Work: Tragic Overture, Op. 81
About This Work
Brahms composed this work on holiday during the summer of 1880, and Hans Richter led the first performance with the Vienna Philharmonic on December 26 of that year. In two different editions of Essays in Musical Analysis, Sir Donald Francis Tovey
pontificated at length about the tragedy Brahms had in mind for this companion piece to the jolly Academic Festival Overture. From Ischl in the Austrian Alps the composer wrote to his publisher, "I could not refuse my melancholy nature the satisfaction of composing an overture for a tragedy." To his friend the conductor Carl Reinecke he said of the pair that "one of them weeps, the other one laughs," as with the comic and tragic masks in Greek and Roman theater.
Brahms did not, however, give any further hint of a specific "tragedy," nor had he suffered any recent private loss or given any indication of uncommon sadness. He wasn't, in truth, very fond of the title Tragic, referring to the work at one point as the "Dramatic Overture" although a canvass of his friends failed to produce an alternative that anyone liked better. Interestingly, 64 measures at the end of the exposition appeared in a sketchbook from the year 1869, which was principally concerned with the working-out of his Alto Rhapsody and Liebeslieder Waltzes. By then, inward grief over his mother's death had been sublimated in A German Requiem, and he had made the pleasant decision to live permanently in Vienna.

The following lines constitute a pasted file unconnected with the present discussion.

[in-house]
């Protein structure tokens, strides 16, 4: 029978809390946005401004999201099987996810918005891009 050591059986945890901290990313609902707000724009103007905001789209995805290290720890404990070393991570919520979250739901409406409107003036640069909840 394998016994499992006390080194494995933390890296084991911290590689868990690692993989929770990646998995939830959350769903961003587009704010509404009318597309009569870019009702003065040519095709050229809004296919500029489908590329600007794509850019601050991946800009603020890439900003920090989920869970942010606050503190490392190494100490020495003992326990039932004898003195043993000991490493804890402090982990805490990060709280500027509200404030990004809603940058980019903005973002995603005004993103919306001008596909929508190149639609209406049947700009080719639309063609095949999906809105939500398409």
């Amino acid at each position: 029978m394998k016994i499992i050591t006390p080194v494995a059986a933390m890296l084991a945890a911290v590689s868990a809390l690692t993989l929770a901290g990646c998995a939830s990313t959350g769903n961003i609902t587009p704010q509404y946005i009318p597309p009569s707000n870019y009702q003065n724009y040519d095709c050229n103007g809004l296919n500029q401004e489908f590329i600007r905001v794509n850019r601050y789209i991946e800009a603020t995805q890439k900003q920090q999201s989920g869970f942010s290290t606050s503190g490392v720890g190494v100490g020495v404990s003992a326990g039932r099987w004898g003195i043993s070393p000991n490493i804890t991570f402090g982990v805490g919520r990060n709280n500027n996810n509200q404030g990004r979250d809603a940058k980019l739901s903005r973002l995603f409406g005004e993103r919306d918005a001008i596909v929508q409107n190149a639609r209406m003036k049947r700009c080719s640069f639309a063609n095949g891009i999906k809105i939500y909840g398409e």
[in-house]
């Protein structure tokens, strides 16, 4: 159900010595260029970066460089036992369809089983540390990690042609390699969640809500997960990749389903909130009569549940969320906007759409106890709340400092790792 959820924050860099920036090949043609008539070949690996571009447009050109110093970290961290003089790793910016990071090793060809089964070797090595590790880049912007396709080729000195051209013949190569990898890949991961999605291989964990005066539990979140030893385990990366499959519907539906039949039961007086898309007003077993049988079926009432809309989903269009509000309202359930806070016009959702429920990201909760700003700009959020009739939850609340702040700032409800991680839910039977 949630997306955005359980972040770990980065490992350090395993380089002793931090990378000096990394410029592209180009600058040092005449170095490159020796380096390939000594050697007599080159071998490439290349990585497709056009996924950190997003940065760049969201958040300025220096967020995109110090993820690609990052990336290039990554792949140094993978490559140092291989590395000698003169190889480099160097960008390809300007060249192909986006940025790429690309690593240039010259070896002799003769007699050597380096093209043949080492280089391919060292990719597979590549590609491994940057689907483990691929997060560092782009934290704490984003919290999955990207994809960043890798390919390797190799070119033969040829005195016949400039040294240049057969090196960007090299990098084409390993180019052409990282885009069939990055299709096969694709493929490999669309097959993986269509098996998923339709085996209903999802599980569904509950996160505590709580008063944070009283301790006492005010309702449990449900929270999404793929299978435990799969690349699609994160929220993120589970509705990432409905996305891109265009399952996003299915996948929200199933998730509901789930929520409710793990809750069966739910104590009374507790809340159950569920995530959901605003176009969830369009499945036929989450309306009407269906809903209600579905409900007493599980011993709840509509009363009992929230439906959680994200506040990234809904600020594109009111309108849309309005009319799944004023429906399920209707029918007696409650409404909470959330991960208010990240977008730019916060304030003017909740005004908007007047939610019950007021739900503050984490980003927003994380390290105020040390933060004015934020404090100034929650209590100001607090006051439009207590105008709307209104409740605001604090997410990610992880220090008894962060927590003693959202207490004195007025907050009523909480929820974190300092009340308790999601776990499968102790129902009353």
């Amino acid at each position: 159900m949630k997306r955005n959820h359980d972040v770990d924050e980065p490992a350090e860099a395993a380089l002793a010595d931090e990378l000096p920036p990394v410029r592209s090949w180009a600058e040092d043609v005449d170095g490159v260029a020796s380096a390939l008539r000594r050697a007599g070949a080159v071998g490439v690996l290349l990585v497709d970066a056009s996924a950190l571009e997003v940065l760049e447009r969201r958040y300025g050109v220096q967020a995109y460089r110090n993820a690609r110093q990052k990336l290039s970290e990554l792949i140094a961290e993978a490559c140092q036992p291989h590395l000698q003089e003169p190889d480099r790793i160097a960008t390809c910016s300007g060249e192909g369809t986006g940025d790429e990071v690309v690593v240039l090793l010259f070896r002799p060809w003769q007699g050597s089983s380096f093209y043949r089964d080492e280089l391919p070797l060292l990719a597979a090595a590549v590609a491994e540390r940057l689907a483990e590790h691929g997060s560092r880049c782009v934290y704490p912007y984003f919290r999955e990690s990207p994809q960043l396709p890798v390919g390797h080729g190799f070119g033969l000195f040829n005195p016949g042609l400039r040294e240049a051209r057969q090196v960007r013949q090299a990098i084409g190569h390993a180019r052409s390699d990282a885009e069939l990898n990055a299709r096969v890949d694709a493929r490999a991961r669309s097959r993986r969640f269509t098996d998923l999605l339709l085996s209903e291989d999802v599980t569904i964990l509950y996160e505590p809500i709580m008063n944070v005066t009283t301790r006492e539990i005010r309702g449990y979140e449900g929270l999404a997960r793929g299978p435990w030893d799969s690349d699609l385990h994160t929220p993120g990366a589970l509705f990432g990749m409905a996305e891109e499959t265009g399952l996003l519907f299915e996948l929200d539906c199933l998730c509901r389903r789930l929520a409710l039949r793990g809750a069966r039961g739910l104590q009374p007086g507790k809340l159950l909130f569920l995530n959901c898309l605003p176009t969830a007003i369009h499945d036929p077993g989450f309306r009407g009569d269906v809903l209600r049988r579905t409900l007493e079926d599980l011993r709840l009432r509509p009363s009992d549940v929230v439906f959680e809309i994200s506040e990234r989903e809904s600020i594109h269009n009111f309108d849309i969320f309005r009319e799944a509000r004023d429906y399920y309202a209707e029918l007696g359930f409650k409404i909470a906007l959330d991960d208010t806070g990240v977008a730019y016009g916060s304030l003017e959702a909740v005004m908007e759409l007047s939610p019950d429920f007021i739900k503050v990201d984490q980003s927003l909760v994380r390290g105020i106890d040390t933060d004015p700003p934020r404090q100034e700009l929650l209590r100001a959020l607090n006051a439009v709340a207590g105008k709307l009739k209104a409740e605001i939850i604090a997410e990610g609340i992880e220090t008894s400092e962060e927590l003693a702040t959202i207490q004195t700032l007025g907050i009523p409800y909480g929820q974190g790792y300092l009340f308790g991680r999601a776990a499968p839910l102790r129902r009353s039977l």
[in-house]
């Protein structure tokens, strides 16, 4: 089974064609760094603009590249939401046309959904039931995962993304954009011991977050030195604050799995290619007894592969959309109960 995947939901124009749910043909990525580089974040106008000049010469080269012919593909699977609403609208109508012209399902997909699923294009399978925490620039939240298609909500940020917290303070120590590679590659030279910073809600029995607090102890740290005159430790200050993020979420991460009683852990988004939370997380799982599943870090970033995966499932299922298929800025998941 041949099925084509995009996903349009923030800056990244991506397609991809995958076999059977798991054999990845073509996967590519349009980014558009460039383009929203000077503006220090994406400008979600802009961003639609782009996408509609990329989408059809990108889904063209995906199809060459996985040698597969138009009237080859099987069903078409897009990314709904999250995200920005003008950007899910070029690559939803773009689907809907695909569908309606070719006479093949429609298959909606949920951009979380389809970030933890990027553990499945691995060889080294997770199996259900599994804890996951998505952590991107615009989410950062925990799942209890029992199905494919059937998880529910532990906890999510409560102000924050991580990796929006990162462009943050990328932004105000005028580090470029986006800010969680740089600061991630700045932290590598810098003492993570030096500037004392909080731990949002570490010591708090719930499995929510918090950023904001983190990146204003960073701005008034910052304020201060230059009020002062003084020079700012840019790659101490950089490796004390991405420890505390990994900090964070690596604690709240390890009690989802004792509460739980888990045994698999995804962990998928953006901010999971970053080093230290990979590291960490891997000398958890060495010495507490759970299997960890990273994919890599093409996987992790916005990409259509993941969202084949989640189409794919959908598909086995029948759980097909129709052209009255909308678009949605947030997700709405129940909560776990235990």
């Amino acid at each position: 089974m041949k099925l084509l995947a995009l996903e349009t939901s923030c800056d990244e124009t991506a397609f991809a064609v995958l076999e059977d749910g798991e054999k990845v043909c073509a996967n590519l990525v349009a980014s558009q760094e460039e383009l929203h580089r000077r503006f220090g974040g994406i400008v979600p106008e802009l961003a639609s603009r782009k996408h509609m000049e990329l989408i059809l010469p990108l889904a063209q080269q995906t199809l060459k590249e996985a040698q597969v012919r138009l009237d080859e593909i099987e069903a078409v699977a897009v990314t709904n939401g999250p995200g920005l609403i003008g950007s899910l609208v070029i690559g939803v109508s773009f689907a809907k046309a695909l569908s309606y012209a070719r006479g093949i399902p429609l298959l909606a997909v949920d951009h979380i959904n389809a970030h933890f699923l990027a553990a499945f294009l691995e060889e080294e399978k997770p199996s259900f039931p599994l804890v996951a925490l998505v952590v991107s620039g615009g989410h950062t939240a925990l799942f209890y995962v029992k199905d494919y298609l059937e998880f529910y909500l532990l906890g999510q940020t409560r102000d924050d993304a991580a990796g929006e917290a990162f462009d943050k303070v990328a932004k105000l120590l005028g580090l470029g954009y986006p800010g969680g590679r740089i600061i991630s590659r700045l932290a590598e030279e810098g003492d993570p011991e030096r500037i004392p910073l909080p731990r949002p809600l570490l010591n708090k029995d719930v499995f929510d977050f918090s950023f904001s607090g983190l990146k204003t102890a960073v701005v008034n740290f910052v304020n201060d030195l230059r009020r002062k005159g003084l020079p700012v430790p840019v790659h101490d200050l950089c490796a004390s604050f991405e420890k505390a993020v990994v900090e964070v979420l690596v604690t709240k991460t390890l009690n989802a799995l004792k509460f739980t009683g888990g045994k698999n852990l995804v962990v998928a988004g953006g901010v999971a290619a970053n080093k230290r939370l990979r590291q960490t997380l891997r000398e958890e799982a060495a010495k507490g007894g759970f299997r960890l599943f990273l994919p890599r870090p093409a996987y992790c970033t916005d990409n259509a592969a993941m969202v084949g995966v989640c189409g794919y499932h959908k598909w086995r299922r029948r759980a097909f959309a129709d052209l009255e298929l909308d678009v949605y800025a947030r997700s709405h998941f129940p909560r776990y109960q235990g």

A melancholy streak in Brahms' personality that dated from childhood surfaced regularly in his later music, but "Melancholy Overture" wouldn't have sounded half so well as Tragic, although it more nearly fits the mood of Op. 81. In the event, this structurally traditional work (unlike the Academic Festival) opens with a pair of Beethovenian chords used thematically later on to set up the gloomy and agitated D minor main subject in 2/2 time. This is developed considerably before we hear a more lyrical second subject in F major. A third subject (the one from his 1869 sketchbook, with dotted rhythm and horn punctuation) adds a further element of contrast before the development proper begins Molto più moderato -- much slower than the exposition tempo. This development is brief, however, after which the three subjects are recapitulated in reverse order, as Beethoven's did in the Coriolan Overture, and Wagner's in the Flying Dutchman.
-- Roger Dettmer, All Music Guide
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